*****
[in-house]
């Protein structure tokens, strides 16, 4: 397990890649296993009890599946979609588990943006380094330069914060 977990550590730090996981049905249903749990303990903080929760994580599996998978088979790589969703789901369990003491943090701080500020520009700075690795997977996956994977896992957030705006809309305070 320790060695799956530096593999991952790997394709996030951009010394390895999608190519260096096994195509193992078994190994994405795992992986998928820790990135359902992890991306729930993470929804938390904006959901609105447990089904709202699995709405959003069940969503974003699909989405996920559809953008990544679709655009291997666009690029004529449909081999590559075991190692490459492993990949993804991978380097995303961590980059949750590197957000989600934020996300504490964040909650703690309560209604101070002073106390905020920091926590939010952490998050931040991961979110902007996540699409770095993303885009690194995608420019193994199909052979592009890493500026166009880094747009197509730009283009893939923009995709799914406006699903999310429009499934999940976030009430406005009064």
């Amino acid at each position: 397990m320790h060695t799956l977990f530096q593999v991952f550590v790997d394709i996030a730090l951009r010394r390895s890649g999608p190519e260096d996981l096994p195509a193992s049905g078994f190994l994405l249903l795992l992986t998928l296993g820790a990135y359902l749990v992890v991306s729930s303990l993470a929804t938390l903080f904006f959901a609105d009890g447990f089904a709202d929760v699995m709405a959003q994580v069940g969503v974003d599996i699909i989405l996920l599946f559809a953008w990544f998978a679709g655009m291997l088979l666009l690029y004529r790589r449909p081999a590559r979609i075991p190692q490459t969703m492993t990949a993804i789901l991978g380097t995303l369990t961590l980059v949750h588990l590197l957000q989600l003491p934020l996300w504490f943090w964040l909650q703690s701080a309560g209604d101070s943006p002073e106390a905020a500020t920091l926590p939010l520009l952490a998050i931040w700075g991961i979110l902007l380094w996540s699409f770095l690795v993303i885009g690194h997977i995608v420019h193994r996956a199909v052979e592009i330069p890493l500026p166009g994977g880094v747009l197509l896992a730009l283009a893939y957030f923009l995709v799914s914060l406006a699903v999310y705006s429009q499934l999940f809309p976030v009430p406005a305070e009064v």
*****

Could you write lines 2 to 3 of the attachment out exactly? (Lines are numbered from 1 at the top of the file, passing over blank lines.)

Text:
């Protein structure tokens, strides 16, 4: 397990890649296993009890599946979609588990943006380094330069914060 977990550590730090996981049905249903749990303990903080929760994580599996998978088979790589969703789901369990003491943090701080500020520009700075690795997977996956994977896992957030705006809309305070 320790060695799956530096593999991952790997394709996030951009010394390895999608190519260096096994195509193992078994190994994405795992992986998928820790990135359902992890991306729930993470929804938390904006959901609105447990089904709202699995709405959003069940969503974003699909989405996920559809953008990544679709655009291997666009690029004529449909081999590559075991190692490459492993990949993804991978380097995303961590980059949750590197957000989600934020996300504490964040909650703690309560209604101070002073106390905020920091926590939010952490998050931040991961979110902007996540699409770095993303885009690194995608420019193994199909052979592009890493500026166009880094747009197509730009283009893939923009995709799914406006699903999310429009499934999940976030009430406005009064």
């Amino acid at each position: 397990m320790h060695t799956l977990f530096q593999v991952f550590v790997d394709i996030a730090l951009r010394r390895s890649g999608p190519e260096d996981l096994p195509a193992s049905g078994f190994l994405l249903l795992l992986t998928l296993g820790a990135y359902l749990v992890v991306s729930s303990l993470a929804t938390l903080f904006f959901a609105d009890g447990f089904a709202d929760v699995m709405a959003q994580v069940g969503v974003d599996i699909i989405l996920l599946f559809a953008w990544f998978a679709g655009m291997l088979l666009l690029y004529r790589r449909p081999a590559r979609i075991p190692q490459t969703m492993t990949a993804i789901l991978g380097t995303l369990t961590l980059v949750h588990l590197l957000q989600l003491p934020l996300w504490f943090w964040l909650q703690s701080a309560g209604d101070s943006p002073e106390a905020a500020t920091l926590p939010l520009l952490a998050i931040w700075g991961i979110l902007l380094w996540s699409f770095l690795v993303i885009g690194h997977i995608v420019h193994r996956a199909v052979e592009i330069p890493l500026p166009g994977g880094v747009l197509l896992a730009l283009a893939y957030f923009l995709v799914s914060l406006a699903v999310y705006s429009q499934l999940f809309p976030v009430p406005a305070e009064v």